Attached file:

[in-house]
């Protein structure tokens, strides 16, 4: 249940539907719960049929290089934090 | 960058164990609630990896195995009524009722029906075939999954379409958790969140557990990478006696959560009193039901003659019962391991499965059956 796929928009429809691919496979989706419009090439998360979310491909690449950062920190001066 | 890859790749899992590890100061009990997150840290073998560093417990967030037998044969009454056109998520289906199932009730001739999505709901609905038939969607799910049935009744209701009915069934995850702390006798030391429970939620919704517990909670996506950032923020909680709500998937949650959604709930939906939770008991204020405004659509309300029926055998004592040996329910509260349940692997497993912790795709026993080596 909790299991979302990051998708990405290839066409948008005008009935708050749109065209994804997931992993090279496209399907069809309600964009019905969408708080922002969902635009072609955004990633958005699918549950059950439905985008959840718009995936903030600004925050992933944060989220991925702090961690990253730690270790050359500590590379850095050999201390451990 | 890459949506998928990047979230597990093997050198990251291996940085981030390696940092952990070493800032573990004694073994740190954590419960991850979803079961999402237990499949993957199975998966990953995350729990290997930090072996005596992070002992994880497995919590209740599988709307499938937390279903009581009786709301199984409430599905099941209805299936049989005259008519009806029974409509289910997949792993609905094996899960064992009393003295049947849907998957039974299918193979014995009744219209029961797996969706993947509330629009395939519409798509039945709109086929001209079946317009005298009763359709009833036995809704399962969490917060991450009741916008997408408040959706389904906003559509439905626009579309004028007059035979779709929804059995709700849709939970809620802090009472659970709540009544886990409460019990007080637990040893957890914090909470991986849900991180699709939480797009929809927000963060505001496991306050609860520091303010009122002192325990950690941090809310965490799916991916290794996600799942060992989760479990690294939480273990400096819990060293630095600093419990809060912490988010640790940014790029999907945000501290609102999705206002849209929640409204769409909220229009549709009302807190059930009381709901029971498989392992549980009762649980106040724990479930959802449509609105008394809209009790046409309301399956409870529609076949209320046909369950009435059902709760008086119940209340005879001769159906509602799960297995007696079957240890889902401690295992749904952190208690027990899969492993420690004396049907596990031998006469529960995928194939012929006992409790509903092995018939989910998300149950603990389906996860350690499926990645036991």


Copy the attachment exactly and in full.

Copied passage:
[in-house]
């Protein structure tokens, strides 16, 4: 249940539907719960049929290089934090 | 960058164990609630990896195995009524009722029906075939999954379409958790969140557990990478006696959560009193039901003659019962391991499965059956 796929928009429809691919496979989706419009090439998360979310491909690449950062920190001066 | 890859790749899992590890100061009990997150840290073998560093417990967030037998044969009454056109998520289906199932009730001739999505709901609905038939969607799910049935009744209701009915069934995850702390006798030391429970939620919704517990909670996506950032923020909680709500998937949650959604709930939906939770008991204020405004659509309300029926055998004592040996329910509260349940692997497993912790795709026993080596 909790299991979302990051998708990405290839066409948008005008009935708050749109065209994804997931992993090279496209399907069809309600964009019905969408708080922002969902635009072609955004990633958005699918549950059950439905985008959840718009995936903030600004925050992933944060989220991925702090961690990253730690270790050359500590590379850095050999201390451990 | 890459949506998928990047979230597990093997050198990251291996940085981030390696940092952990070493800032573990004694073994740190954590419960991850979803079961999402237990499949993957199975998966990953995350729990290997930090072996005596992070002992994880497995919590209740599988709307499938937390279903009581009786709301199984409430599905099941209805299936049989005259008519009806029974409509289910997949792993609905094996899960064992009393003295049947849907998957039974299918193979014995009744219209029961797996969706993947509330629009395939519409798509039945709109086929001209079946317009005298009763359709009833036995809704399962969490917060991450009741916008997408408040959706389904906003559509439905626009579309004028007059035979779709929804059995709700849709939970809620802090009472659970709540009544886990409460019990007080637990040893957890914090909470991986849900991180699709939480797009929809927000963060505001496991306050609860520091303010009122002192325990950690941090809310965490799916991916290794996600799942060992989760479990690294939480273990400096819990060293630095600093419990809060912490988010640790940014790029999907945000501290609102999705206002849209929640409204769409909220229009549709009302807190059930009381709901029971498989392992549980009762649980106040724990479930959802449509609105008394809209009790046409309301399956409870529609076949209320046909369950009435059902709760008086119940209340005879001769159906509602799960297995007696079957240890889902401690295992749904952190208690027990899969492993420690004396049907596990031998006469529960995928194939012929006992409790509903092995018939989910998300149950603990389906996860350690499926990645036991």